Max Eisenbud, ’super agent’ to some of the highest earning sportswomen in history, answers The Mail On Sunday’s call on the second ring, despite it being the busiest week for years in his stellar marketing career.
The 49-year-old father of two, a vice-president at talent giants IMG, is speaking from Florida just a few days after Emma Raducanu – one of his clients – stunned the world by winning the US Open aged 18, as a qualifier, without dropping a set.
The teenager from Bromley, Kent, is one of the hottest properties in sport, and one of the brightest British global prospects in generations.
Emma Raducanu could become a billionaire through her tennis career as brands fight over her
The 18-year-old superstar attended the Met Gala wearing Chanel and Tiffany and Co
Sponsorship and PR experts guesstimate she might, in a long and successful career, earn anything from £100m to £1billion. Fantasy? Maybe not.
The Mail on Sunday has learned that her two current endorsement deals to date, with sportswear giant Nike and racket supplier Wilson, are worth just £100,000 a year combined, and both are rolling one-year contracts.
Industry sources expect these either to be renewed imminently for at least 10 times as much, or be replaced by rival brands.
British sportswear firm Castore, who have deals with Andy Murray, McLaren of Formula One, the England cricket team, and Wolves, Newcastle and Rangers from football to name a few, are keen to talk to Raducanu. With Nike in pole position and Adidas circling, Eisenbud is in a seller’s market.
Among dozens of global brands from the fashion, automotive, soft drinks and beauty sectors understood to be wanting to talk to Eisenbud about Raducanu are the Japanese clothing brand Uniqlo, Aston Martin, Chanel and Lacoste, as well as several cryptocurrency companies and jewellery firm Tiffany & Co.
Raducanu’s stunning US Open victory, without dropping a set, shot her to stardom overnight
Uniqlo, who sponsor tennis great Roger Federer, are among the brands keen on Raducanu
Raducanu wore Tiffany during her US Open win and then at the glamorous Met Gala last week, when she wore Chanel.
A seven-figure deal to become a brand ambassador for Tiffany is rumoured, and insiders say endorsements worth £5m or more over the next year could be penned ‘within months, depending on what she and her advisors want to do.’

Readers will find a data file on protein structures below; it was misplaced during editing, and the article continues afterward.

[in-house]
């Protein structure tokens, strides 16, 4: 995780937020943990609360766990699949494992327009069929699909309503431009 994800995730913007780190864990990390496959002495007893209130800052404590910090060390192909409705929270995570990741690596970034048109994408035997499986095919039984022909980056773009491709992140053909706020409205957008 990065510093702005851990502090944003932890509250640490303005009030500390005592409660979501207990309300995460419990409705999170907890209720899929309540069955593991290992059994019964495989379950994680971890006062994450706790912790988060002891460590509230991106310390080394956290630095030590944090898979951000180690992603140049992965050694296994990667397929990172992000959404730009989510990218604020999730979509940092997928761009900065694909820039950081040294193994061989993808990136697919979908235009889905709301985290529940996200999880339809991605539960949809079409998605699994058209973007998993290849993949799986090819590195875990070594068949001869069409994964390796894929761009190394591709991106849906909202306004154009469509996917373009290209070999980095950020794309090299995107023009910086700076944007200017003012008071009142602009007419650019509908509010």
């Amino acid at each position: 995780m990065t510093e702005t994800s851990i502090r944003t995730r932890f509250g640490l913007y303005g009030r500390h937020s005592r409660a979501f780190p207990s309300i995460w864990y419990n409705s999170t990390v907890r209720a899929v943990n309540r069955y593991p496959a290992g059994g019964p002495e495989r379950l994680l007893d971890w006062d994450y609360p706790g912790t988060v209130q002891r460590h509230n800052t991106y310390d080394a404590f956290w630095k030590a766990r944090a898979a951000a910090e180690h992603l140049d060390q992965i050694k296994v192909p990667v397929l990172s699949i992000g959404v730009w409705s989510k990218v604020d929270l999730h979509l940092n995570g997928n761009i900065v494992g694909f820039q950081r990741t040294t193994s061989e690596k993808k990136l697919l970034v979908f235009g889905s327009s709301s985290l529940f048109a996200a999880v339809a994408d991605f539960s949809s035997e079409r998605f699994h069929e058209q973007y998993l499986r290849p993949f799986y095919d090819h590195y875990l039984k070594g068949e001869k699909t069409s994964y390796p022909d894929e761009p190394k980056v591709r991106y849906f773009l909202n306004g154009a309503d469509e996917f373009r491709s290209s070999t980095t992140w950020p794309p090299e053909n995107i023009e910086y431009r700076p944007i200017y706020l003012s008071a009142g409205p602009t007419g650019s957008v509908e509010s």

Which is where Eisenbud comes in. He was key in helping to make the former multiple Grand Slam winners Maria Sharapova and Li Na tens of millions of pounds per year in their commercial heydays.
The MOS asks Eisenbud if he can spare time to talk. He hesitates before replying, politely: ‘Not really.’
We say we know how busy he must be, but could he at least put into context how extraordinary the attention on Raducanu has been. ‘I appreciate you guys are so interested,’ he says. ‘But I can’t.’
Is it true, at least, that he is working his way through dozens of proposals each worth up to several million pounds? He pauses. ‘I just can’t comment,’ he says. ‘But thanks for the call.’
Raducanu will need to keep winning Grand Slam title to keep the sponsorships coming in
And there, in a nutshell, is quite why Eisenbud is so trusted to do the right thing by Raducanu. A source who knows him and the way IMG handle their biggest names tells the MoS: ‘One Grand Slam title doesn’t guarantee Emma anything in terms of longevity, so IMG will play zero role in any hype. They’ll be doing the opposite.
‘Talk of millions and billions won’t help Emma, or any rising star. Max will be doing what he needs to do to talk that down.
‘And last, you don’t make progress in this industry by talking about business. You make it by getting on with business.’
Sponsorship expert Conrad Wiacek, head of sport analysis at GlobalData, predicts: ‘Emma will have signed several lucrative deals before the Australian Open gets under way in January. The period between the US Open and the Australian Open is the traditional time to get deals signed.
‘Leisurewear, sports, health, fitness and lifestyle brands are all very interested. There is no one like her in British tennis with Andy Murray’s best days behind him.
‘What is massively in her favour is the fact she is connected to the three distinct and lucrative markets in in North America, Europe and Asia due to her heritage. That sends her earnings potential off the charts.’
Raducanu’s international background makes her a true worldwide star following her success
Raducanu was born in Toronto, Canada to a Romanian father and Chinese mum, was raised in Kent and made her breakthrough in New York. Already she is cultivating a huge following in China. A single post in Mandarin on Chinese social media platform Weibo had a million views within seven hours on Friday.
Sponsorship consultant Nigel Currie added: ‘If Emma can win subsequent Grand Slam events, she will become the highest earning UK female athlete of all time.’
The highest earning sportswoman in the world currently is Japan’s four-times Grand Slam singles winner, Naomi Osaka, who earned $55m (£40m) in endorsements in the last year alone – from 20 brands including Nike, Mastercard, Yonex, Louis Vuitton, Levi’s, Nissan, Tag Heuer, Beats and Panasonic among others – plus another $5m in on-court prize money.
Raducanu had 400,000 Instagram followers before her US Open win and is already rapidly closing in on Osaka’s 2.6m tally – having transcended her sport in a single tournament.
An MoS analysis of tennis prize money indicates that if Raducanu were to have a long career at the top between now and her early 30s, she might reasonably expect to make between £140m and £150m in tournament prize cash alone. Over several decades, prize money has consistently risen at an average of nine per cent annually. A single Grand Slam win worth £2m now will be worth more than £7m by 2035.
Raducanu’s potential is enormous, but, taking Max Eisenbud’s lead, perhaps the less said about that, the better. For now.